Try and picture a magnet in your head? Is your mental image clear now and does the magnet you’re picturing resemble a horseshoe? It does, doesn’t it?

I know it does because when we think of magnets we tend to think of the traditional horseshoe magnet. This shape is iconic when it comes to magnets and it is for a reason. The image has been planted in our brains from many experiments in science lessons at school when we were kids.

Can you remember all the facts about horseshoe magnets from those lessons back then? No? Don’t you worry, ‘caus we’re gonna tell you all about the iconic horseshoe magnet in this blog post. No need to thank us. You’re so very welcome!

Why is it called a horseshoe magnet?

The reason a horseshoe magnet is shaped like a horseshoe is to increase the magnetic flux at the lifting end. In the lifting end, it has high peak fields because there are two opposite poles there. In contrast, a typical bar magnet only has half the peak “lifting power” since there is only one pole where lifting is done.

Why is a horseshoe magnet stronger?

A horseshoe magnet is a bar magnet in a U-shape. The U shape makes the magnet stronger by pointing the poles in the same direction and therefore has twice the peak “lifting power” compared with a regular bar magnet.

How does a horseshoe magnet work?

A horseshoe magnets works by attracting ferromagnetic materials from different surfaces. A horseshoe magnet has two magnetic poles close together, which means there is a straighter path for the flux lines and as a result, the magnetic field gets stronger between the two magnetic poles.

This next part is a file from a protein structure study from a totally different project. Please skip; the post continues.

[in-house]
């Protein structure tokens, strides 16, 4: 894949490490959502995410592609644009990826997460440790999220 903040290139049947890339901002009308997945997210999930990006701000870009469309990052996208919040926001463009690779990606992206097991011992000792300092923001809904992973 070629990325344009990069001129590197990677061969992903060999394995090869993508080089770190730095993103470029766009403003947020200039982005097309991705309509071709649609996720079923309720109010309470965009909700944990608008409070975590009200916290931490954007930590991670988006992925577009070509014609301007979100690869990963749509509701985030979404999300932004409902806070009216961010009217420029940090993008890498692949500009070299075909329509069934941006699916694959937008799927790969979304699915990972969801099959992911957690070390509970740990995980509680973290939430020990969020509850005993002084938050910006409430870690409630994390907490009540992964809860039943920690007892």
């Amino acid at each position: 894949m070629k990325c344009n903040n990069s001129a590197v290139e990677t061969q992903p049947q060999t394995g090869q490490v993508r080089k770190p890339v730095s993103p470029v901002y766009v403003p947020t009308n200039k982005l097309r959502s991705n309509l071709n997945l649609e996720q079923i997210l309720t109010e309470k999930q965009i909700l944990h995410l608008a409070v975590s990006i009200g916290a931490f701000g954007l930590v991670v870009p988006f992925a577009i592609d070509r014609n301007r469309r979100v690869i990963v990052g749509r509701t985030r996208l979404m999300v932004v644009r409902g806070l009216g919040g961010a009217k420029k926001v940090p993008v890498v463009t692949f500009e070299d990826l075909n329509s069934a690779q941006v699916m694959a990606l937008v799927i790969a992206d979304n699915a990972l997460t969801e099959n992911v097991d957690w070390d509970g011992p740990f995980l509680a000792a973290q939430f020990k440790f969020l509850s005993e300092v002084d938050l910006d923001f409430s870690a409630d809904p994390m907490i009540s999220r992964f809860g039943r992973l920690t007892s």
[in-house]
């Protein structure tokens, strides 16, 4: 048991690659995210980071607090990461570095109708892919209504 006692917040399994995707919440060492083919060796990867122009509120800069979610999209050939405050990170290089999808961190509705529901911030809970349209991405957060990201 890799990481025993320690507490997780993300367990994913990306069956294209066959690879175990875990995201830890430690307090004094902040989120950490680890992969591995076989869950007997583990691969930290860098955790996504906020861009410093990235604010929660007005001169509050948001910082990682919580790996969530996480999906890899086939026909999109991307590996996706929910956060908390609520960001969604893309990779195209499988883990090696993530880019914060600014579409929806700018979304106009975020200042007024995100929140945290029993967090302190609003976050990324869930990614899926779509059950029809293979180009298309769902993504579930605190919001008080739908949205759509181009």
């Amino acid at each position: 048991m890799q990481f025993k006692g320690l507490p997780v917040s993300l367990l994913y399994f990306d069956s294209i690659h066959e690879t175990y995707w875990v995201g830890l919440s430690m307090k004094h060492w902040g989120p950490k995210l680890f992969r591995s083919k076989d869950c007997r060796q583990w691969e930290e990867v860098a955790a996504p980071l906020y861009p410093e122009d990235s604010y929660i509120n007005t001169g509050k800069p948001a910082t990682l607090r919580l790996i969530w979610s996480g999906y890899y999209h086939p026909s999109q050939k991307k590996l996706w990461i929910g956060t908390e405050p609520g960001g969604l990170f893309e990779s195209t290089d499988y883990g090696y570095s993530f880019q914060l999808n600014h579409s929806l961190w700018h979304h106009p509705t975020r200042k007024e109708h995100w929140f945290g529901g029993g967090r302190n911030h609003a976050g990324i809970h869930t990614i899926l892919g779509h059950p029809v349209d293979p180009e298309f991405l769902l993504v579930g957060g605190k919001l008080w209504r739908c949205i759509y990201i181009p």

Where is the field of a horseshoe magnet strongest?

Because a horseshoe magnet is the same as a bar magnet it is, like a bar magnet, also strongest at either pole of the magnet. This mean it is equally strong at the north pole when compared with the south pole whilst the force is weaker in the middle of the magnet.

What is the correct way of storing a horseshoe magnet?

It is very important to store your magnets correctly. You can’t just put down on the table or in a drawer because there is a good chance they attract something and potentially ruin that thing. The correct way of storing horseshoe magnets is end-to-end with opposite poles touching.  

Do the poles of a horseshoe magnet attract each other?

Yes, they actually do. The poles of a horseshoe magnet attract each other obviously because they have opposite polarity. When a magnet is bent in the shape of a U or a horseshoe magnet, the poles, of course, get closer to each other and the force between them increases.

Where is a horseshoe magnet used?

Horseshoe magnets are mostly used in school classrooms for teaching and demonstration the course of magnetic field lines. They are also used in dynamos for bicycles and in the area of ​​model construction.

Written by guest-blogger: Christiano aka Ost med kommen


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